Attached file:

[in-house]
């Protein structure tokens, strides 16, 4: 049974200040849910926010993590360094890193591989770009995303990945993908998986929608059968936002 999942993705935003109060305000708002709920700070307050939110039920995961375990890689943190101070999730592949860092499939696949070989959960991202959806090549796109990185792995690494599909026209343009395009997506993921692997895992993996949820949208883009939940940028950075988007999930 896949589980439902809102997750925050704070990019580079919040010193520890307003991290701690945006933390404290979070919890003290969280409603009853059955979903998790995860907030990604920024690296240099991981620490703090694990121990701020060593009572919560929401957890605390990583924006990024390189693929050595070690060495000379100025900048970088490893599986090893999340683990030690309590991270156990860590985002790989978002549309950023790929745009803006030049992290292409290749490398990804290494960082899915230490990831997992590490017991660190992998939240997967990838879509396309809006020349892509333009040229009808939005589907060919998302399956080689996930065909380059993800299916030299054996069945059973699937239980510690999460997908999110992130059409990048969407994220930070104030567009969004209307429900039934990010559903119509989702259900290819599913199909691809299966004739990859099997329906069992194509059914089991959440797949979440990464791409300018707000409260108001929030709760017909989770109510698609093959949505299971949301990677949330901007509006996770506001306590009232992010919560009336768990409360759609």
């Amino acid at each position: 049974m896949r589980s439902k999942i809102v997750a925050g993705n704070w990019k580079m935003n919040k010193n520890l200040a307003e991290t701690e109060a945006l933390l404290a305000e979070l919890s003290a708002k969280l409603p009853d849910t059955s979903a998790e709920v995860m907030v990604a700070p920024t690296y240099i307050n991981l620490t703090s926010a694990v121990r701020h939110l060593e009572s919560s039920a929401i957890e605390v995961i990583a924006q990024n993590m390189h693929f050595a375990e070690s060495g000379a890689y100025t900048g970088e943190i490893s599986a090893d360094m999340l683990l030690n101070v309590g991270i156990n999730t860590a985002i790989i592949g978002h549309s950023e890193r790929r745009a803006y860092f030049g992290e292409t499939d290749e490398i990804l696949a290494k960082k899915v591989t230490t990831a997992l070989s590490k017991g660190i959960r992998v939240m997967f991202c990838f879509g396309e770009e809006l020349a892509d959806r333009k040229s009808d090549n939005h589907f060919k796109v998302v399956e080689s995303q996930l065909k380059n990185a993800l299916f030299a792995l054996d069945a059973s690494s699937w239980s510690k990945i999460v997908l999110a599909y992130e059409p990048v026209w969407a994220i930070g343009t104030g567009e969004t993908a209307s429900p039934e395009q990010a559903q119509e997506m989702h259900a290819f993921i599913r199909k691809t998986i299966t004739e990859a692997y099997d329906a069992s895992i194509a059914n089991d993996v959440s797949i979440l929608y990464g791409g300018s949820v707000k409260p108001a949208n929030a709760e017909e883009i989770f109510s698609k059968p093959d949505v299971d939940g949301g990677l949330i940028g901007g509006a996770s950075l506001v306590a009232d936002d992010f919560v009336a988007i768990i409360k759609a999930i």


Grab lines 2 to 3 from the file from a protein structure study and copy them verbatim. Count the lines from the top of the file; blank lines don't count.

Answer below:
């Protein structure tokens, strides 16, 4: 049974200040849910926010993590360094890193591989770009995303990945993908998986929608059968936002 999942993705935003109060305000708002709920700070307050939110039920995961375990890689943190101070999730592949860092499939696949070989959960991202959806090549796109990185792995690494599909026209343009395009997506993921692997895992993996949820949208883009939940940028950075988007999930 896949589980439902809102997750925050704070990019580079919040010193520890307003991290701690945006933390404290979070919890003290969280409603009853059955979903998790995860907030990604920024690296240099991981620490703090694990121990701020060593009572919560929401957890605390990583924006990024390189693929050595070690060495000379100025900048970088490893599986090893999340683990030690309590991270156990860590985002790989978002549309950023790929745009803006030049992290292409290749490398990804290494960082899915230490990831997992590490017991660190992998939240997967990838879509396309809006020349892509333009040229009808939005589907060919998302399956080689996930065909380059993800299916030299054996069945059973699937239980510690999460997908999110992130059409990048969407994220930070104030567009969004209307429900039934990010559903119509989702259900290819599913199909691809299966004739990859099997329906069992194509059914089991959440797949979440990464791409300018707000409260108001929030709760017909989770109510698609093959949505299971949301990677949330901007509006996770506001306590009232992010919560009336768990409360759609």
């Amino acid at each position: 049974m896949r589980s439902k999942i809102v997750a925050g993705n704070w990019k580079m935003n919040k010193n520890l200040a307003e991290t701690e109060a945006l933390l404290a305000e979070l919890s003290a708002k969280l409603p009853d849910t059955s979903a998790e709920v995860m907030v990604a700070p920024t690296y240099i307050n991981l620490t703090s926010a694990v121990r701020h939110l060593e009572s919560s039920a929401i957890e605390v995961i990583a924006q990024n993590m390189h693929f050595a375990e070690s060495g000379a890689y100025t900048g970088e943190i490893s599986a090893d360094m999340l683990l030690n101070v309590g991270i156990n999730t860590a985002i790989i592949g978002h549309s950023e890193r790929r745009a803006y860092f030049g992290e292409t499939d290749e490398i990804l696949a290494k960082k899915v591989t230490t990831a997992l070989s590490k017991g660190i959960r992998v939240m997967f991202c990838f879509g396309e770009e809006l020349a892509d959806r333009k040229s009808d090549n939005h589907f060919k796109v998302v399956e080689s995303q996930l065909k380059n990185a993800l299916f030299a792995l054996d069945a059973s690494s699937w239980s510690k990945i999460v997908l999110a599909y992130e059409p990048v026209w969407a994220i930070g343009t104030g567009e969004t993908a209307s429900p039934e395009q990010a559903q119509e997506m989702h259900a290819f993921i599913r199909k691809t998986i299966t004739e990859a692997y099997d329906a069992s895992i194509a059914n089991d993996v959440s797949i979440l929608y990464g791409g300018s949820v707000k409260p108001a949208n929030a709760e017909e883009i989770f109510s698609k059968p093959d949505v299971d939940g949301g990677l949330i940028g901007g509006a996770s950075l506001v306590a009232d936002d992010f919560v009336a988007i768990i409360k759609a999930i």